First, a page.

According to a survey conducted by Randstad Work monitor in the fourth quarter of 2019, Indians were the most satisfied workers and the Japanese, the least satisfied. The survey further revealed that Japanese employees were not only the least satisfied, they were also the least likely to receive salary increase or a bonus for work done by the end of the year. Dealing with unhappy employees is becoming less of an option and more of a priority at the workplace. While happy employees tend to be more creative, innovative and dedicated to the job, unhappy employees can have a significant impact on your bottom line.

Employees are often referred to as the backbone of any organization, therefore their wellbeing is very important to the success of the organization. The following are some benefits of keeping employees happy in an organization:

  1. Happy Employees create a positive work environment: When employees are genuinely happy and motivated about their jobs, they create a great working atmosphere which in turn positively impacts their productivity.
  2. Happy employees positively impact clients and customers: A happy employee will go above and beyond to satisfy their clients; both internal and external.
  3. Happy employees are instrumental to business growth; According to Gallup, organisations with engaged employees outperform those without by up to 202%.

Maintaining happiness at the workplace is not achieved overnight; first you need to identify and understand the cause of your employees’ unhappiness and find ways to resolve them. Below are some causes of employee unhappiness and how both employees and management can work together to keep employees happy which in turn will create a stress-free work environment and maximize productivity.


  • Lack of Job security

Lack of job security refers not only to the threat of dismissal, but also concern about the future of the job. Experiencing job insecurity can cause unhappiness to the employee which can result in low performance in their work.

Employers are responsible for the safety of employees as far as their jobs are concerned. To create a sense of job security, employers can ensure that there are open lines of communication between management and employees, employee feedback should also be taken into consideration. Employees experiencing job insecurity can also be asked to handle very important tasks. This may motivate them and create a sense of security. To remain indispensable at the workplace, employees can also increase their level of productivity and continuously learn to upgrade their skills.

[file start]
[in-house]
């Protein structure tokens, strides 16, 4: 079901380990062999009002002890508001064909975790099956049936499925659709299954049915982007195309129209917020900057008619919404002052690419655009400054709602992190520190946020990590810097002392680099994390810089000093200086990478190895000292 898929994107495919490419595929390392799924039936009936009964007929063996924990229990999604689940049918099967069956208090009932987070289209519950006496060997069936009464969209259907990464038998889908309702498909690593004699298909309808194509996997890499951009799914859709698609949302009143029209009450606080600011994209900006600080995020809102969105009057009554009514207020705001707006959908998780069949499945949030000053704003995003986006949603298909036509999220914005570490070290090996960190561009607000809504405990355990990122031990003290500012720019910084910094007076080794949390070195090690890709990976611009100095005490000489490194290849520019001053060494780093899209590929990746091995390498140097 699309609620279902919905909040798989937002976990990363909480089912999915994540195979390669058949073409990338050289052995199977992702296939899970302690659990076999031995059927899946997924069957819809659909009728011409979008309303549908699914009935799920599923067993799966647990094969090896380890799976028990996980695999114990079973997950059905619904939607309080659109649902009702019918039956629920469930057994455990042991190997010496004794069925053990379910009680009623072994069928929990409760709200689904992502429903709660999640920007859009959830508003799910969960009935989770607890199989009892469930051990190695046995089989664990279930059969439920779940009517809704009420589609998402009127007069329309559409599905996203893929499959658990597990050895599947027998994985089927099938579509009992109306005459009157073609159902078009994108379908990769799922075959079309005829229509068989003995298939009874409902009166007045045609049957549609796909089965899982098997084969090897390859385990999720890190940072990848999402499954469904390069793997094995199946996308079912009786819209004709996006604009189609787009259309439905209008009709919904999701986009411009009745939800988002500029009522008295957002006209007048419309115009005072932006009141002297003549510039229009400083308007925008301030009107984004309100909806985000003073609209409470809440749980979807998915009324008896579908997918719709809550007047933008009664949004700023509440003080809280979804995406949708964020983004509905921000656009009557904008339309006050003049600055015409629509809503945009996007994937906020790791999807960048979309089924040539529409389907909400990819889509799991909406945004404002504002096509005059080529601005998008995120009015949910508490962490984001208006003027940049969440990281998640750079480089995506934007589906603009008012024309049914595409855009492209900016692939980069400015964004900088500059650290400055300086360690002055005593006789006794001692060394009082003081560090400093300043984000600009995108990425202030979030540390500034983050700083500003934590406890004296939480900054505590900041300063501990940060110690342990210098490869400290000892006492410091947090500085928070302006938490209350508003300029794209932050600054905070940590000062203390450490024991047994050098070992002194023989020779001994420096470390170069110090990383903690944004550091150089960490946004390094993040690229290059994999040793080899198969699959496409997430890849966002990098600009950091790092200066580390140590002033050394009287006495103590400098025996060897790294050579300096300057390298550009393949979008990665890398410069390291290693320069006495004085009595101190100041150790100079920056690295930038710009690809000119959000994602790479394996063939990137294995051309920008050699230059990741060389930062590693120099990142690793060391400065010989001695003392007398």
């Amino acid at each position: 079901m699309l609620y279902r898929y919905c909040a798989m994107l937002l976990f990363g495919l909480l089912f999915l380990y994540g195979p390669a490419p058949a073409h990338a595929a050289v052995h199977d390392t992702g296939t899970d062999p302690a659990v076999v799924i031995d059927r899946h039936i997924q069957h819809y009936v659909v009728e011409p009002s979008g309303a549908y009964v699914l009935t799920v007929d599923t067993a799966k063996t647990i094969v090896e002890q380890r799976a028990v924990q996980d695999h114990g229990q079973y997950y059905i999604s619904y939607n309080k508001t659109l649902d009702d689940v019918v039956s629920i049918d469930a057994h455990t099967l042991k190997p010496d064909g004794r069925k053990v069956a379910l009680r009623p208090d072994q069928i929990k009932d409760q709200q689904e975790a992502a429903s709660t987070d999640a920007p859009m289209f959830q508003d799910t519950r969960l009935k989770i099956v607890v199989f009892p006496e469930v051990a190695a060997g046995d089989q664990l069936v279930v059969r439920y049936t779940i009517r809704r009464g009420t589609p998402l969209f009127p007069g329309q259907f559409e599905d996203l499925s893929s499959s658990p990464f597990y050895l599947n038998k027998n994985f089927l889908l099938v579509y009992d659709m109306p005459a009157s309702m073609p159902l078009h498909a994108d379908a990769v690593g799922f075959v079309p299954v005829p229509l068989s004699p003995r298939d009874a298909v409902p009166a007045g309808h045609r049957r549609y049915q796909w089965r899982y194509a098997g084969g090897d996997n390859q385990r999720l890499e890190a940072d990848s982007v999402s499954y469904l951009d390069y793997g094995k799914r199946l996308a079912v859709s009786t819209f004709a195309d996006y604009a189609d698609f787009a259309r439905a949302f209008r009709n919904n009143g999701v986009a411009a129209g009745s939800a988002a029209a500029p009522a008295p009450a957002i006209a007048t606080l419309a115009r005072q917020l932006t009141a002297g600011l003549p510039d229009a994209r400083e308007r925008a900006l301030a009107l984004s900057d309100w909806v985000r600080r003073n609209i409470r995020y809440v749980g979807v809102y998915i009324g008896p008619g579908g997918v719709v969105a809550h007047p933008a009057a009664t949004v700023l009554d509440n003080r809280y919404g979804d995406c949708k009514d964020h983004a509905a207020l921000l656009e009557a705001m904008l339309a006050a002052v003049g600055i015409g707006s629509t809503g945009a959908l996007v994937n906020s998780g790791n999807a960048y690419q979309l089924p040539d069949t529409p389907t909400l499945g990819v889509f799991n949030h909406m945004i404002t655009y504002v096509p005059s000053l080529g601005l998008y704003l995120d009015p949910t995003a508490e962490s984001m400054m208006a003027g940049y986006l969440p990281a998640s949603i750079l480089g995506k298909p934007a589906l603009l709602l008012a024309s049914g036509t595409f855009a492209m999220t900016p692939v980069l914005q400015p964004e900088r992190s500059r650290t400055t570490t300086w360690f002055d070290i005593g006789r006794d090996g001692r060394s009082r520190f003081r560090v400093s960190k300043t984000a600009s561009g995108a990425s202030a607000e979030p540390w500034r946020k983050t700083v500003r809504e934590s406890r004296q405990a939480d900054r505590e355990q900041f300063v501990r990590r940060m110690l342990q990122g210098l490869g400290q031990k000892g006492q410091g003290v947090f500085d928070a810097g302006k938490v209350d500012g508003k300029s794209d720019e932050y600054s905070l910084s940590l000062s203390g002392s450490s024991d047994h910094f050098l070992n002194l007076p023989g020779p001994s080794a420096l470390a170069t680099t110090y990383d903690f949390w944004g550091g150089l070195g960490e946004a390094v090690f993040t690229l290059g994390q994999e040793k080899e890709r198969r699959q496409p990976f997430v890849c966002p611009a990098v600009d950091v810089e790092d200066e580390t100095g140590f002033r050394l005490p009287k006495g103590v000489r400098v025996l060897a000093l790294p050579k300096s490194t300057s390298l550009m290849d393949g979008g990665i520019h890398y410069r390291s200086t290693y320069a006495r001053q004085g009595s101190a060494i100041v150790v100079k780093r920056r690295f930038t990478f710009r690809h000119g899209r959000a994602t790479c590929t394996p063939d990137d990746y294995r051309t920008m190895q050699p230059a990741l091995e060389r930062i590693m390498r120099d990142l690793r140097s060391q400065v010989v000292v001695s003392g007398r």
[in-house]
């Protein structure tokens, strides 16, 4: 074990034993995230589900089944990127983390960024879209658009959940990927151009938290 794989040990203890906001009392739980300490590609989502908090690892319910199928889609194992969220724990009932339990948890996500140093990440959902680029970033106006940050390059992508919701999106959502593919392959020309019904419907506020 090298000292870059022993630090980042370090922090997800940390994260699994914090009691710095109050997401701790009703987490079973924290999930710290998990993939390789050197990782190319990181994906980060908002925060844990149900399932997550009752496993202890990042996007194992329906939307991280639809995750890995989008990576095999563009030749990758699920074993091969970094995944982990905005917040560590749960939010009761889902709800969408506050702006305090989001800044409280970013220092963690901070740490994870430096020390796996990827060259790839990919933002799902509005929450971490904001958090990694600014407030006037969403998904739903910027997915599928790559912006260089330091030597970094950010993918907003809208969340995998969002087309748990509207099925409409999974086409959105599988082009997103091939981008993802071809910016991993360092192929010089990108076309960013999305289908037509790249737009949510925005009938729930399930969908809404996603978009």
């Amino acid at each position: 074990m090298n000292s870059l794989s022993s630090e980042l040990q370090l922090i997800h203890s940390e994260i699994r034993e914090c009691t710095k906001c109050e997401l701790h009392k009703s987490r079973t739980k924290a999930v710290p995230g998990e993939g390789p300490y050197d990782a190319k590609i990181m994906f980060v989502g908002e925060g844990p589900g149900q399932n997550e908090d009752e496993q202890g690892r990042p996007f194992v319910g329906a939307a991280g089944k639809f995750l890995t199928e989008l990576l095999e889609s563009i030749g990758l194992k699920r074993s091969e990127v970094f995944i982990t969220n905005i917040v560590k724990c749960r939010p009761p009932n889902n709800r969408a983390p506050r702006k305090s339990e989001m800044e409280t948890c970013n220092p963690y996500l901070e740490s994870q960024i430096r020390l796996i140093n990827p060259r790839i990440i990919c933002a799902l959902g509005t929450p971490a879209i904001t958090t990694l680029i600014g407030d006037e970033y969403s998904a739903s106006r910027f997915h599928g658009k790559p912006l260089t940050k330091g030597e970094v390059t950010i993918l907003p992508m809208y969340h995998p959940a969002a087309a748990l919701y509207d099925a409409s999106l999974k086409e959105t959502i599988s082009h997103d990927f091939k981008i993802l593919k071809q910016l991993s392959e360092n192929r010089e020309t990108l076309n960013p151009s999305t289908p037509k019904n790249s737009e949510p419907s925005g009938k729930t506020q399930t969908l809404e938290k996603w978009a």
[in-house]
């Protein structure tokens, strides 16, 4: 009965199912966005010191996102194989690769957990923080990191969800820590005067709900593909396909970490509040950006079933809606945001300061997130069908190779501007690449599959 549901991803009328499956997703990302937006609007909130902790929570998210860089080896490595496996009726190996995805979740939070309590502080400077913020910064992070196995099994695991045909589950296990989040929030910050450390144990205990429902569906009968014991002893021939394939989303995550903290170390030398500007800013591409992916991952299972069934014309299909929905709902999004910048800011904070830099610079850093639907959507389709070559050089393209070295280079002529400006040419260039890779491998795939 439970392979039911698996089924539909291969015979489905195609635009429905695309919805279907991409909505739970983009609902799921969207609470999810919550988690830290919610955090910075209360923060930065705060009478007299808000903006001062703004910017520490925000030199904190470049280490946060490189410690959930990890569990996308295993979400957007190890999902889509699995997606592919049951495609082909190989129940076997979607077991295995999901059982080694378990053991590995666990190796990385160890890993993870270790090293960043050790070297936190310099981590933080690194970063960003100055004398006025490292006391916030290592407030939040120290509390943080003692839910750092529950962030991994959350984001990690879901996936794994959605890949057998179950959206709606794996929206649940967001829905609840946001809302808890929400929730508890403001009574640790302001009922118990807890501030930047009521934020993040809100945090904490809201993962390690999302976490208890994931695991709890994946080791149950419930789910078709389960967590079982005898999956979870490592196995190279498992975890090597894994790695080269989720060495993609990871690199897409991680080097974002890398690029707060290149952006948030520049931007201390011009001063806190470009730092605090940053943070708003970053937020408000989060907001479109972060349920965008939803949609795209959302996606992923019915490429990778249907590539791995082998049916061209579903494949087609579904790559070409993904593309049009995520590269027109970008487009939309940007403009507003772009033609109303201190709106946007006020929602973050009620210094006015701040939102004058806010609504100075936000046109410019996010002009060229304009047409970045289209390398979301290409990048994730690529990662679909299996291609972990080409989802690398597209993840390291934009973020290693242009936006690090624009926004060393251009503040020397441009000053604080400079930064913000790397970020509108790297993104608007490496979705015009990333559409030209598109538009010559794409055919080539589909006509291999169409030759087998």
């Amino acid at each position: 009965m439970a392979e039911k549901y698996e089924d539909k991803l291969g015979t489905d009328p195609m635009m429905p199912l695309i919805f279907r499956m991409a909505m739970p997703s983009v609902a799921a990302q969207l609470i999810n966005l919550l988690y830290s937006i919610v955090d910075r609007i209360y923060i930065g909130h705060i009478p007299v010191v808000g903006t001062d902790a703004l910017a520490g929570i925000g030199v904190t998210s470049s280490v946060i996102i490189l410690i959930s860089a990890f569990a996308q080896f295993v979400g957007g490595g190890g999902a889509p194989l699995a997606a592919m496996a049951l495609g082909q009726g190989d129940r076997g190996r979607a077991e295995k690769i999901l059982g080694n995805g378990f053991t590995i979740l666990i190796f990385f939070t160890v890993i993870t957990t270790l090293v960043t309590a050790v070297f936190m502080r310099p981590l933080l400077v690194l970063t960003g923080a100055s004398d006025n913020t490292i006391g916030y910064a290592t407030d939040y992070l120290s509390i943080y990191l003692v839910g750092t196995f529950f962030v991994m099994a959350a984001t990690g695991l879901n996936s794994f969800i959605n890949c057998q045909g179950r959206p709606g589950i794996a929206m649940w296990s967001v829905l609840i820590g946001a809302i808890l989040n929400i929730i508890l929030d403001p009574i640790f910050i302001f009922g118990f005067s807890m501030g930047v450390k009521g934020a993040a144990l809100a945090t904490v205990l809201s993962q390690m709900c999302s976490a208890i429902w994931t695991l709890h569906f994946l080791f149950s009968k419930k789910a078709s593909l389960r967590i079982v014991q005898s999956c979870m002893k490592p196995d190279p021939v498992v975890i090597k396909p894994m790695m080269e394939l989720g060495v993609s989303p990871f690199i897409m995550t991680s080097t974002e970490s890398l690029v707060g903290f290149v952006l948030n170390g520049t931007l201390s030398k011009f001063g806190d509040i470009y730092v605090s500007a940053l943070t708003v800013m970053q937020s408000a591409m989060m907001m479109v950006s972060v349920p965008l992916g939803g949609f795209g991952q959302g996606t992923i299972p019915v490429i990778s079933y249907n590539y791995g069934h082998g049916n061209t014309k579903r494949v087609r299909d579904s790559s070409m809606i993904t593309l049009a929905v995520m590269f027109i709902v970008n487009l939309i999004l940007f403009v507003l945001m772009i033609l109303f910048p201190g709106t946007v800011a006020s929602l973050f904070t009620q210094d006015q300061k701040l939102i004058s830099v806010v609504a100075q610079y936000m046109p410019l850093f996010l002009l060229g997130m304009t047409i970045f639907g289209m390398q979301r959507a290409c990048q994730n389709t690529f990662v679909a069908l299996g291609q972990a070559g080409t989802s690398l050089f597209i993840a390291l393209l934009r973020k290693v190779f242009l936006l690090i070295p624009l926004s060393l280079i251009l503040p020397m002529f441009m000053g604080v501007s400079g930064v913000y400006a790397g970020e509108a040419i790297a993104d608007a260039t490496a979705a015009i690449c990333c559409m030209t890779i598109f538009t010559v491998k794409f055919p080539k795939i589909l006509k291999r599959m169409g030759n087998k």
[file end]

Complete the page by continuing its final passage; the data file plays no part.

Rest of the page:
• Poor Remuneration

Investopedia defines remuneration as an employee’s total compensation, including base salary, bonuses, expense account, reimbursements, and other financial benefits. When the salary scale remains constant in a working environment as the years go by, employees tend to become unhappy. The University of Pennsylvania’s Wharton School conducted a survey involving 33, 000 participants on how they felt day-to-day and how satisfied they were in life overall. 

The survey studied both experienced (emotional, in-the-moment happiness) and evaluative (overall life satisfaction) well-being in relation to income. Findings from the survey showed that all forms of well-being continued to rise with income, indicating that people tend to feel happier the more money they make. Organizations with employees who are satisfied with their wages or salaries are highly motivated to deliver good results.

On a personal level, employees who are currently unsatisfied with their salaries can ask management for salary increment. Employees can also consider side businesses and gigs to generate more income. Management should also endeavor to review employee salaries every year, taking into consideration the employees’ performance the previous year, the current cost of living, etc.

  • Lack of Support

Support at the workplace can range from constructive feedback to a general nasty attitude from colleagues. Employees lack the zeal to work when they lack support at the workplace. Research shows that when workplaces lack vital support and resources, they can develop higher stress levels.

To promote a culture of support in the workplace, managers can implement innovations to facilitate the development of their team. Managers can also foster unity by organizing frequent employee engagement programmes and resolving conflicts in the workplace as soon as possible. On a personal level, employees can show support for each other by avoiding unhealthy competitions and conversations and respecting one another’s views and opinion.

  • Lack of Recognition

 Even though employees are paid for the work they do, when they are not recognized or given credit for a good work performance, they feel left out of the team or unvalued. Lack of recognition can diminish team spirit which could decrease performance in the organization. “There’s nothing worse than feeling unseen and unheard in the workplace,” says Anne Mckee, author of How to Be Happy at Work. Employees’ spirits tend to be lifted when they are acknowledged for the good work they do.

On a personal level, employees should endeavor to not always wait for recognition or appreciation from their leaders for a good job done. Once you know you have done a good job, you can go ahead and give yourself a pat on the back. Managers should also prioritize acknowledging and appreciating their employees when they perform well on tasks.

 In conclusion, the growth of a business or organization is dependent on the happiness of its employees. Management and employees should therefore endeavor to put into practice the recommendations discussed above to boost employee happiness at the workplace.



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